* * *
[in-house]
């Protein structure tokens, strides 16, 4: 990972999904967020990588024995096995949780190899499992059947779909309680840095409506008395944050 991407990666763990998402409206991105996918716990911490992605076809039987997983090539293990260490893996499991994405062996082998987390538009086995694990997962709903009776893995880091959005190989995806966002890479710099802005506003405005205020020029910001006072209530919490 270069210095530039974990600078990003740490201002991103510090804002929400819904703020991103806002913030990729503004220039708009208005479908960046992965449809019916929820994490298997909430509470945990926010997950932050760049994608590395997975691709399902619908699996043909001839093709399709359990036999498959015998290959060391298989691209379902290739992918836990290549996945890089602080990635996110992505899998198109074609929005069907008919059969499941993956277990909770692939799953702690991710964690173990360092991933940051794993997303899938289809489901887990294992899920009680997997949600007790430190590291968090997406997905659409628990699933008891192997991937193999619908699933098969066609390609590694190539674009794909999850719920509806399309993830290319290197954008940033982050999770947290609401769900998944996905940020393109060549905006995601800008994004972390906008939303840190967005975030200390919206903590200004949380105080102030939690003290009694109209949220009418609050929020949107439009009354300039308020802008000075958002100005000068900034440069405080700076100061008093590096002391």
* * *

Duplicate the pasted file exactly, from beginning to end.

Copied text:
[in-house]
């Protein structure tokens, strides 16, 4: 990972999904967020990588024995096995949780190899499992059947779909309680840095409506008395944050 991407990666763990998402409206991105996918716990911490992605076809039987997983090539293990260490893996499991994405062996082998987390538009086995694990997962709903009776893995880091959005190989995806966002890479710099802005506003405005205020020029910001006072209530919490 270069210095530039974990600078990003740490201002991103510090804002929400819904703020991103806002913030990729503004220039708009208005479908960046992965449809019916929820994490298997909430509470945990926010997950932050760049994608590395997975691709399902619908699996043909001839093709399709359990036999498959015998290959060391298989691209379902290739992918836990290549996945890089602080990635996110992505899998198109074609929005069907008919059969499941993956277990909770692939799953702690991710964690173990360092991933940051794993997303899938289809489901887990294992899920009680997997949600007790430190590291968090997406997905659409628990699933008891192997991937193999619908699933098969066609390609590694190539674009794909999850719920509806399309993830290319290197954008940033982050999770947290609401769900998944996905940020393109060549905006995601800008994004972390906008939303840190967005975030200390919206903590200004949380105080102030939690003290009694109209949220009418609050929020949107439009009354300039308020802008000075958002100005000068900034440069405080700076100061008093590096002391």